"You can still make it sound like a guitar, yet have a lot more options open to you. It's another thing again to be able to use the basic straight guitar sound and make it really convincing. That's why I really love Tom Verlaine's playing, 'cos the kind of sound Television used wasn't covered up by any heavy sustain, and that's why when he plays a sort of vibrato thing it sounds really full of emotion. Verlaine sounds really erratic, but there's something dead strong about it. That was the great thing about Television — everything was focused into that style of playing but you never got bored with it. Everything was played with real conviction."

Chic's Nile Rodgers is another of Burchill's heroes, because of his grasp of how to combine precision timing with vital spaces to achieve a result which is more than the sum of its parts. Perhaps it's no coincidence that both Verlaine and Rodgers play Stratocasters, because Burchill has recently abandoned his trusty white Gibson 335 in favour of a brand new Strat. Mostly, he's delighted with it.

"The Strat I've got isn't all that great — the wiring's terrible, fucking drastic. But it's much better than the Gibson because for a start it's much cleaner and brighter. There's more variation of tone. The one thing the Strat really lacks, though, is sort of body. The whole reason it sounds so good in all the other directions is because it doesn't sound so good in that area. If you start using a lot of middle to put body into the sound, then it starts taking away from the clarity.

"But it's great for what I'm doing, and if I ever want to use anything heavier I usually switch on an effect for it. For the rest of the time I need a really clean sort of sound with some variation of tone, and with the five-position selector switch you can get it. It's great, it's got a real bit of jangle in it."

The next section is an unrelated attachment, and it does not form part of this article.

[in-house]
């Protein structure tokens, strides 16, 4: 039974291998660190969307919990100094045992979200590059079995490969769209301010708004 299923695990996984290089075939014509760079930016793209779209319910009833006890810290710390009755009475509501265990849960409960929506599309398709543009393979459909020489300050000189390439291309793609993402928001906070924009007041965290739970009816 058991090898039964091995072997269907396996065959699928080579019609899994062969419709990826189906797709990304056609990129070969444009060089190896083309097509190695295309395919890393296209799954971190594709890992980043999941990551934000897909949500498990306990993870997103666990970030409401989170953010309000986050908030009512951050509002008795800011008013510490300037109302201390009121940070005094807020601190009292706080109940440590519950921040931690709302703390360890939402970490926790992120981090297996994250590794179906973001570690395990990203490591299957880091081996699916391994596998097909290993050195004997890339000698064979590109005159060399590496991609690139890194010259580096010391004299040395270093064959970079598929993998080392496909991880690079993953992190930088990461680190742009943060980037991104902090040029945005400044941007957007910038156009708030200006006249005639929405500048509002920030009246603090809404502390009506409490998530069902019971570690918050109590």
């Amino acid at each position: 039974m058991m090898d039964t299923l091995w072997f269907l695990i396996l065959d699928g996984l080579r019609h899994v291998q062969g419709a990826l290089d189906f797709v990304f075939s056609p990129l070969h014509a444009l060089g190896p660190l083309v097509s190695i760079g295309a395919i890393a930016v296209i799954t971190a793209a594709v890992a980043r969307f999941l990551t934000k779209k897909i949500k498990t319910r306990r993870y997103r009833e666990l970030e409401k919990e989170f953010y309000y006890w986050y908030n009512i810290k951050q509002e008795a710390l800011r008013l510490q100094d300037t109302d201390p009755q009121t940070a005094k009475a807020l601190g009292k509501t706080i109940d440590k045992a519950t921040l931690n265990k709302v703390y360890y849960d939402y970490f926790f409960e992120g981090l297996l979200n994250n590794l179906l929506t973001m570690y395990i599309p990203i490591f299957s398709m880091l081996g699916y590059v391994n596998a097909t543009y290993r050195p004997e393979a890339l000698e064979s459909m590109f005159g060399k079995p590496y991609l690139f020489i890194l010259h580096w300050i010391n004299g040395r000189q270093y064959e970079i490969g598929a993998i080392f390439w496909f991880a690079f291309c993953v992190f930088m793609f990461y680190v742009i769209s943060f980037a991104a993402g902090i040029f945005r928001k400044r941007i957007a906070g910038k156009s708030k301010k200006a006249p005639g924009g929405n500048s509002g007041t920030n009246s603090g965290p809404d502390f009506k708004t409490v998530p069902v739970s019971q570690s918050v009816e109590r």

Gadget-wise, Burchill is pretty well stocked, often going through balletic routines onstage as he juggles with the array of switches on his effects board. For the Minds' current American tour, Burchill was planning to start breaking in a new rack-mounted array of gadgetry wired up to an MXR Omni programmable footboard, which will include compression, distortion, flanging, chorus, delay and a 12 band graphic equaliser.

Mainly though, he still relies on a pedal board he's had for a year or so. "It's got a Boss flanger and this really naff fuzzbox. And there's an envelope filter but that doesn't really do much, it's just like an automatic wah-wah but you don't get that much variation on it." Also built into the board are footswitches to operate his echo and analog delay units, and all leads eventually end up in the back of Burchill's Roland Jazz Chorus 120 combo. The latter will probably have been replaced by a 60 watt MESA Boogie combo by the time the group come back from the States.

He's also got an MXR Omni flanger/fuzz device with built-in graphic EQ, with plans afoot to replace the RE-501 Chorus Echo with the 555 model. Both that and the E1010 are rack-mountable, which means that if everything goes according to plan the pedal board can bite the dust to be replaced solely by on/off switches. Also, the new battery of effects will allow Burchill to use them either singly or in any combination in any sequence, getting rid of the problem of signal loss he currently suffers with all gadgets being continuously in-line.

All this is a far cry from earlier days when Charlie used a highly dodgy selection of effects built into a flight-case for him by a roadie, who apparently devoted more time to writing the band's name on the side of the case than to making sure all the wiring was connected up properly. Indeed, Burchill's standards have risen to a degree where even Roland gear no longer quite measures up.